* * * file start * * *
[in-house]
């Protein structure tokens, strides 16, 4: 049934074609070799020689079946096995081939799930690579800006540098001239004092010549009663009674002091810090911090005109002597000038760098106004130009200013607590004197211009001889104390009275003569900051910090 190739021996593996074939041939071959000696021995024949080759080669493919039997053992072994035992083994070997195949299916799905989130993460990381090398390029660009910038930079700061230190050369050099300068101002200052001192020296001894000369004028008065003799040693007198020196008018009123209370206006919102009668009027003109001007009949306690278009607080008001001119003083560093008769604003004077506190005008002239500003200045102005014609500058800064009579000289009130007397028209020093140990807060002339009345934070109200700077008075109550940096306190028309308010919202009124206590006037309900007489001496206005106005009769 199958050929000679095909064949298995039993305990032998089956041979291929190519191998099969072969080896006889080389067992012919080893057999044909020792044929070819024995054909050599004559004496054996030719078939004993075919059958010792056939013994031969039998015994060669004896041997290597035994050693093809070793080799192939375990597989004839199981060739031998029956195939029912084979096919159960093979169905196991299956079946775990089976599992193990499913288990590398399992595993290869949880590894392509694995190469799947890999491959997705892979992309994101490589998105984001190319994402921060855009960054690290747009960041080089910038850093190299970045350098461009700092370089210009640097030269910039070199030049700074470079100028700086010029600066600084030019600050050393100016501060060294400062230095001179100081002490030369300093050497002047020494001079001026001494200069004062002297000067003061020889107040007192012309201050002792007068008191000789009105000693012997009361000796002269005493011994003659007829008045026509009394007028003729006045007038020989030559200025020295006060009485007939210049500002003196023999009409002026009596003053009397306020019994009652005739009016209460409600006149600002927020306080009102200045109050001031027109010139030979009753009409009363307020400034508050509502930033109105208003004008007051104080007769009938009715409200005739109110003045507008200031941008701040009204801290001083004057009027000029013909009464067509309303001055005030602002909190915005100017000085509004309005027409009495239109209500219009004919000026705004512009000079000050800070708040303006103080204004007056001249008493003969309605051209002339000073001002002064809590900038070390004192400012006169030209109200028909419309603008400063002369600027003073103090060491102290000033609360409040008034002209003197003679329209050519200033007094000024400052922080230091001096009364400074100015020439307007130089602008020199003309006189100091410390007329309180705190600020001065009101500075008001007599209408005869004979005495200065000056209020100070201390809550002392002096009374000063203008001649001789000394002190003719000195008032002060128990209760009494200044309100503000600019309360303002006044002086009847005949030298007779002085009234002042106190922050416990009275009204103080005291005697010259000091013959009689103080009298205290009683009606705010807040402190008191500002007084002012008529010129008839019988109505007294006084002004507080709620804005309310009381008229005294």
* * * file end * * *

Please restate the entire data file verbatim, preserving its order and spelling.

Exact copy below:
[in-house]
């Protein structure tokens, strides 16, 4: 049934074609070799020689079946096995081939799930690579800006540098001239004092010549009663009674002091810090911090005109002597000038760098106004130009200013607590004197211009001889104390009275003569900051910090 190739021996593996074939041939071959000696021995024949080759080669493919039997053992072994035992083994070997195949299916799905989130993460990381090398390029660009910038930079700061230190050369050099300068101002200052001192020296001894000369004028008065003799040693007198020196008018009123209370206006919102009668009027003109001007009949306690278009607080008001001119003083560093008769604003004077506190005008002239500003200045102005014609500058800064009579000289009130007397028209020093140990807060002339009345934070109200700077008075109550940096306190028309308010919202009124206590006037309900007489001496206005106005009769 199958050929000679095909064949298995039993305990032998089956041979291929190519191998099969072969080896006889080389067992012919080893057999044909020792044929070819024995054909050599004559004496054996030719078939004993075919059958010792056939013994031969039998015994060669004896041997290597035994050693093809070793080799192939375990597989004839199981060739031998029956195939029912084979096919159960093979169905196991299956079946775990089976599992193990499913288990590398399992595993290869949880590894392509694995190469799947890999491959997705892979992309994101490589998105984001190319994402921060855009960054690290747009960041080089910038850093190299970045350098461009700092370089210009640097030269910039070199030049700074470079100028700086010029600066600084030019600050050393100016501060060294400062230095001179100081002490030369300093050497002047020494001079001026001494200069004062002297000067003061020889107040007192012309201050002792007068008191000789009105000693012997009361000796002269005493011994003659007829008045026509009394007028003729006045007038020989030559200025020295006060009485007939210049500002003196023999009409002026009596003053009397306020019994009652005739009016209460409600006149600002927020306080009102200045109050001031027109010139030979009753009409009363307020400034508050509502930033109105208003004008007051104080007769009938009715409200005739109110003045507008200031941008701040009204801290001083004057009027000029013909009464067509309303001055005030602002909190915005100017000085509004309005027409009495239109209500219009004919000026705004512009000079000050800070708040303006103080204004007056001249008493003969309605051209002339000073001002002064809590900038070390004192400012006169030209109200028909419309603008400063002369600027003073103090060491102290000033609360409040008034002209003197003679329209050519200033007094000024400052922080230091001096009364400074100015020439307007130089602008020199003309006189100091410390007329309180705190600020001065009101500075008001007599209408005869004979005495200065000056209020100070201390809550002392002096009374000063203008001649001789000394002190003719000195008032002060128990209760009494200044309100503000600019309360303002006044002086009847005949030298007779002085009234002042106190922050416990009275009204103080005291005697010259000091013959009689103080009298205290009683009606705010807040402190008191500002007084002012008529010129008839019988109505007294006084002004507080709620804005309310009381008229005294």